Reading this book was like watching a drama unfold before my eyes. Even though this book didn’t have any really seriously shocking twists it was still gripping and I really had no idea which one of them was the killer. It helped that all the people in this book were twisted in their own way and could easily have been the culprit. Maggie didn’t have much personality but I only really noticed that in the beginning when there wasn’t a whole lot to focus on. Eve’s sister Nola is as weird as weird gets. The neighbors are creepers. Eve’s ex boyfriend is a jerk. And they all have secrets that are slowly uncovered as the story unfolds. 

Throughout the book we are following Maggie in current day and also flashing back to the few days before, and of, Eve’s murder. My favorite aspect of this was following from Eve’s POV during these flashbacks as we got closer and closer to her time of death. We are also following Nola in both the current story and flashbacks. So, as we’re reading the book we are also slowly following Eve up to the fateful moment of her death and I thought this part was extremely well done. It kept me right on the edge of my seat the entire time, especially knowing that we would eventually see her death through her eyes, rather than be told what happened from an outside party. This really enhanced the book in my opinion.

I also really loved the very accurate dementia representation in this book. Maggie’s father has dementia and therefore can remember things quite clearly from years ago but has a very bad short-term memory. This added another layer of suspense to the story because he was the original detective on the case and you get the idea that he might know something that he’s keeping close to his chest but on the other hand you can’t trust anything he says due to the dementia. This was a great aspect to throw into the story for a little added mystery. It also shows the hardships that families dealing with dementia deal with and how truly devastating this disease can be for them. This aspect of the book touched close to my heart as I am deeply familiar with the disease and can therefore judge its authenticity in this book and I found it to be really well done and realistic.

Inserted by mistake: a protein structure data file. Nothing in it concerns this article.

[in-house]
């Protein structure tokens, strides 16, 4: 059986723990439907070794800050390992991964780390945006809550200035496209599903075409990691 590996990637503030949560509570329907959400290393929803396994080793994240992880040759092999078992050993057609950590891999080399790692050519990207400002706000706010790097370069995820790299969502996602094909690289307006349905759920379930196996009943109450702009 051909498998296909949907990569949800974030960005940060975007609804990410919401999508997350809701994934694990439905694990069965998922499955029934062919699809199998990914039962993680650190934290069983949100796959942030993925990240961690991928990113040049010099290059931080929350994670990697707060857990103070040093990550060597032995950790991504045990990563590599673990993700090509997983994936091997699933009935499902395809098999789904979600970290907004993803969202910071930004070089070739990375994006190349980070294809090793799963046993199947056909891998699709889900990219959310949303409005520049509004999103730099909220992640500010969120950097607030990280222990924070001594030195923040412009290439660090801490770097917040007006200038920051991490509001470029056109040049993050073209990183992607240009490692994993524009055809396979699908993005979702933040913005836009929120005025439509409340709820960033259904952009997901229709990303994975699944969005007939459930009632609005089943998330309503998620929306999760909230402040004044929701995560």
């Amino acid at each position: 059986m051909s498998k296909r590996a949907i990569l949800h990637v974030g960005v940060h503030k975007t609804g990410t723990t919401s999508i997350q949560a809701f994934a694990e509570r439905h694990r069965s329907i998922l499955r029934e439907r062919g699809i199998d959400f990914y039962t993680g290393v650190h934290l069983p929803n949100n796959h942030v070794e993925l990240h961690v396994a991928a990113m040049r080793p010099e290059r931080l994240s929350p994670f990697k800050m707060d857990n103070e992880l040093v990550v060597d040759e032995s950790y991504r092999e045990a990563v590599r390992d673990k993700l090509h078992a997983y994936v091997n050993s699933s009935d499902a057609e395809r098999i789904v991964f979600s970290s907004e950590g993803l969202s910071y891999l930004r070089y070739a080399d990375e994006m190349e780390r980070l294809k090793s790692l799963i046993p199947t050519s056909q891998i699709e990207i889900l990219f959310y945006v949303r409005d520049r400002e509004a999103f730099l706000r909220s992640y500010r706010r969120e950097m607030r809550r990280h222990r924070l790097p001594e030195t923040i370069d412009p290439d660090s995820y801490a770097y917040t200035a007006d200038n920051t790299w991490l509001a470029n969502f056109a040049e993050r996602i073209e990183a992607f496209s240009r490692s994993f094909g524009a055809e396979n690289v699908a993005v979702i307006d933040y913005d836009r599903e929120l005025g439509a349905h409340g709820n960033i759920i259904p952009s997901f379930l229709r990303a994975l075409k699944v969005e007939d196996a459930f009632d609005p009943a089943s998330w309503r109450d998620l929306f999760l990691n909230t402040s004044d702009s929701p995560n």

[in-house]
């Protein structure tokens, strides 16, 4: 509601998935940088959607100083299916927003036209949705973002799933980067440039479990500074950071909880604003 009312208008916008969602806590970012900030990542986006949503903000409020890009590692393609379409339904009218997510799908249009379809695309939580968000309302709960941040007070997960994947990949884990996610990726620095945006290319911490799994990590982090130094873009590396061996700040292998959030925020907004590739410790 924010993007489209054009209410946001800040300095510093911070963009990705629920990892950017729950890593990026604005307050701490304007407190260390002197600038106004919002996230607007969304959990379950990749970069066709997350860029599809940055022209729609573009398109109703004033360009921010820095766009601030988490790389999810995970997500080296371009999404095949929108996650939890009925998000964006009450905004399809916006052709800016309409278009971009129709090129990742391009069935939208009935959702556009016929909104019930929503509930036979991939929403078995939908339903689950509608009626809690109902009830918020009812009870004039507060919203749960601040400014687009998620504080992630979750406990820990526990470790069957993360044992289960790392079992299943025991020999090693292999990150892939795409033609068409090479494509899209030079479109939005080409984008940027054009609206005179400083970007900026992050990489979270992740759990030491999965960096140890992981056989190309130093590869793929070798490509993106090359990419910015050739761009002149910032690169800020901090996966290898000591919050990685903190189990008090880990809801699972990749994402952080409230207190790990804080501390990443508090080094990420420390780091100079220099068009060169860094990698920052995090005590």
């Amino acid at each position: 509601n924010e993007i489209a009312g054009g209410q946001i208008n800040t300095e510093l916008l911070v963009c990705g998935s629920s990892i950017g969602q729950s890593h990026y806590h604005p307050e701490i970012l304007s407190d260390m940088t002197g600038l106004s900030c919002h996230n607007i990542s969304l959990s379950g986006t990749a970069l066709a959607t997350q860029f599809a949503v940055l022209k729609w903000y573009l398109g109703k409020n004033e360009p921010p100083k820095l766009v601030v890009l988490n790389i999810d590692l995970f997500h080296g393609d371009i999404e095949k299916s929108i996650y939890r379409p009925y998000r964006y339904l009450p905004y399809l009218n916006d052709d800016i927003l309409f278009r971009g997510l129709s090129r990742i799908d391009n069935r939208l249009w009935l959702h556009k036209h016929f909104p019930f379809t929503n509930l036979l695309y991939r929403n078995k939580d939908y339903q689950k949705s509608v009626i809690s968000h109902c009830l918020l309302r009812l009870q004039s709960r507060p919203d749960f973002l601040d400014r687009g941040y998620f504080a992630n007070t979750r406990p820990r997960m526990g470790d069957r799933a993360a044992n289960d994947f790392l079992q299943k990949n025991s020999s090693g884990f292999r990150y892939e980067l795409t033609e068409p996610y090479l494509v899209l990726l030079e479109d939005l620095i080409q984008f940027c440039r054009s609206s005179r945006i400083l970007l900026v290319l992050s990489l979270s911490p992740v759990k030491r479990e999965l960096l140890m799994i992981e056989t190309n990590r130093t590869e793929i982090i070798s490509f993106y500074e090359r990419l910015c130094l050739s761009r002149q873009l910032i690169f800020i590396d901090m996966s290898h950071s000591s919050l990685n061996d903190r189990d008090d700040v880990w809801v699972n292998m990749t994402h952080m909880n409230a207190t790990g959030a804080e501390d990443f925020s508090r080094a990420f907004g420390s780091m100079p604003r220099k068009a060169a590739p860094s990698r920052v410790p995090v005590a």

For me what made this book a real gem wasn’t the shocking reveals but the unfolding of the story and drama involved. Even though I wasn’t shocked to find out who the killer was I still really enjoyed the journey to that moment. What really made me drop a star from my rating of this book was the fact that some things had to work a bit too perfectly for some important scenes to pan out and it really pulled me out of the story. There was also an element of the book that was never revealed. This element wasn’t a massive part of the book but it was present enough that I wanted to discover the truth and was disappointed when it was never explained in the end. I also would have liked to know more about Nola and what she was up to. It’s alluded to, of course, but I really wanted more where she was concerned. 

Luckily, I can happily recommend this book to all the mystery and suspense lovers out there. I really enjoyed my time reading this but just beware of some potential triggers: loss of a parent, loss of a friend, loss of a sibling, domestic abuse (both mental & physical), hoarding, assault, rape, miscarriage, animal dissection, murder (described from the victims POV as she died).


About the Author

Heather Gudenkauf is the Edgar Award nominated, New York Times and USA Today bestselling author of The Weight of Silence, These Things Hidden and Not A Sound.

Heather was born in Wagner, South Dakota, the youngest of six children. At one month of age, her family returned to the Rosebud Indian Reservation in South Dakota where her father was employed as a guidance counselor and her mother as a school nurse. At the age of three, her family moved to Iowa, where she grew up. Having been born with a profound unilateral hearing loss (there were many evenings when Heather and her father made a trip to the bus barn to look around the school bus for her hearing aids that she often conveniently would forget on the seat beside her), Heather tended to use books as a retreat, would climb into the toy box that her father’s students from Rosebud made for the family with a pillow, blanket, and flashlight, close the lid, and escape the world around her. Heather became a voracious reader and the seed of becoming a writer was planted.

Heather Gudenkauf graduated from the University of Iowa with a degree in elementary education, has spent her career working with students of all ages and continues to work in education as a Title I Reading Coordinator.